Miguel Ceballos

Miguel is an MA Fashion Media Production student, who is building a robot that prints textiles, based on its environment.

What were you doing before joining the course?

I was finishing my first degree in Interaction Media Design. 20 days later I was on a12-hour flight, on my way here. It landed 21 hours before my first class.

Why did you choose to study MA Fashion Media Production at LCF?

The course is very broad in a good way and working with film and new media is encouraged, but I have not felt by any means creatively constrained. Also, everyone on the course comes from different academic backgrounds, so you get to learn by just watching other students work.

Tell me about your experience of the course. What are the highlights so far?

I have been playing all year at the Digital Anthropology Lab at LCF. They’ve got a variety of new digital technologies and it’s a great place to question what fashion may eventually be turned into. I also took part in the Kering x LCF project on sustainability, which was an opportunity to consider how the fashion industry, environment and society intersect.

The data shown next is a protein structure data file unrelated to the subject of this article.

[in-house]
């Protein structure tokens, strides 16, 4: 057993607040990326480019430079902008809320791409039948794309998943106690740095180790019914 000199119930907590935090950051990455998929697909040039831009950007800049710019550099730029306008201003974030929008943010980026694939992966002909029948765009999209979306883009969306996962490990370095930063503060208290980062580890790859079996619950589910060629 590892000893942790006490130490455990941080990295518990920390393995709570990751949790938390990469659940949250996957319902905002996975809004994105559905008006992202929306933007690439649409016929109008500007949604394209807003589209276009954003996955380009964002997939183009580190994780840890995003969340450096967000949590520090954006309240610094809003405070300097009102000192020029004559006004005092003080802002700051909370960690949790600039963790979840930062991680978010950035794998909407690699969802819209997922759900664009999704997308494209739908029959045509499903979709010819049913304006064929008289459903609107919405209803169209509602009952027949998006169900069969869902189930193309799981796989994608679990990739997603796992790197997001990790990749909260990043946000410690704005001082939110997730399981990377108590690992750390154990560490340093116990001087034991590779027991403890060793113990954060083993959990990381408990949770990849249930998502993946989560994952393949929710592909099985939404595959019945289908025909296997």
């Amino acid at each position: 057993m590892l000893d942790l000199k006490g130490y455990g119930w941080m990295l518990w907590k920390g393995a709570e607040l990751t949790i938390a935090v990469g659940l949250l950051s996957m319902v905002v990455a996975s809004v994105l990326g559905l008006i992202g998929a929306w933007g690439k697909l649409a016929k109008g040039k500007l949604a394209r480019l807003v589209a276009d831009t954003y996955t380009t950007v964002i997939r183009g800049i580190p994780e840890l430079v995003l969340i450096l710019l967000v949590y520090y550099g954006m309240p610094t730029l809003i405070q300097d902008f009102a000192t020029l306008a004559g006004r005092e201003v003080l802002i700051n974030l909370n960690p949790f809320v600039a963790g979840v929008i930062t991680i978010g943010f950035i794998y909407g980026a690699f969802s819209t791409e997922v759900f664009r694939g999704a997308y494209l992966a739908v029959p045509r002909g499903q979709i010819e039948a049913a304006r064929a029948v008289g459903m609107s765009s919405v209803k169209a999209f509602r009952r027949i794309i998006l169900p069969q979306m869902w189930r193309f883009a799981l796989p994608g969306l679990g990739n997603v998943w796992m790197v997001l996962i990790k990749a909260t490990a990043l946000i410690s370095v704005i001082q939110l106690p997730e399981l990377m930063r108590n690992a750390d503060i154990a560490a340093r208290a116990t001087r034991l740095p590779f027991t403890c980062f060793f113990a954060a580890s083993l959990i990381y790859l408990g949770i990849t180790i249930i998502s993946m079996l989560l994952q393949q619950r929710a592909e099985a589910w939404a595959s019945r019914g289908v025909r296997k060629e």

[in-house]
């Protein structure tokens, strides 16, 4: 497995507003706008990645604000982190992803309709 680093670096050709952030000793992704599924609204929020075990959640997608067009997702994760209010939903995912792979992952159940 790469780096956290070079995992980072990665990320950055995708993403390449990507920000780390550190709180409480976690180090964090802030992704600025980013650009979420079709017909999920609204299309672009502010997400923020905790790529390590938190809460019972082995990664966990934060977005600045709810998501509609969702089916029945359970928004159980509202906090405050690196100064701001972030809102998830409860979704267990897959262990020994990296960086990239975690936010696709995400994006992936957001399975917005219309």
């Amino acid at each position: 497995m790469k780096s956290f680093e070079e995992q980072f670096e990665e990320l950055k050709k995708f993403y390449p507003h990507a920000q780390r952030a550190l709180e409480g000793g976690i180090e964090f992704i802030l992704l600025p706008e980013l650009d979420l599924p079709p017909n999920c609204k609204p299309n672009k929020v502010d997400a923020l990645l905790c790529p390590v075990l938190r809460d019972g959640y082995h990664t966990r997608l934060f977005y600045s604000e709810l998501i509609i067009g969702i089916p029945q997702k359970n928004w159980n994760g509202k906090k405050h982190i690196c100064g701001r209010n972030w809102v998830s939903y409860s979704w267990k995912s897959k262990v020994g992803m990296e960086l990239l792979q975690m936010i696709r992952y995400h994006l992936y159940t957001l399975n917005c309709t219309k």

What is the balance of theoretical and practical work on the course?

Every practical outcome needs to be backed up by a reflective written piece. I would say 50 / 50.

Can you tell us about your multi-media Masters projects?

Yes. It’s a robot. He painted this the other day (see image of Miguel above). It will gather data from the environment (weather, sound levels) and then paint on textiles based on it. The idea is to imagine a scenario in which a machine, created for manufacturing processes, may appear to become sentient when sensing what is around it. To me, it’s just fun to experiment with how the user-product-industry relationship is affected by what a machine may ‘feel’.

What is the most exciting thing about progress in new technologies?

It’s the fact that everything is chaotic and messy. There is very little room for certainty so you can be more speculative and playful. If you’re in luck, your hypotheses will work as expected and if not, you can just laugh at the bizarre results you may get.

In what ways do you hope new technologies will change the industry?

In any way that enhances humanity. I only hope we’re not swarmed by artefacts we can’t make sense of.

What are you plans for after you’ve left LCF?

I want to work a lot. I will also polish my robot for the MA show.

What advice would you give students considering studying on this course?

Work hard.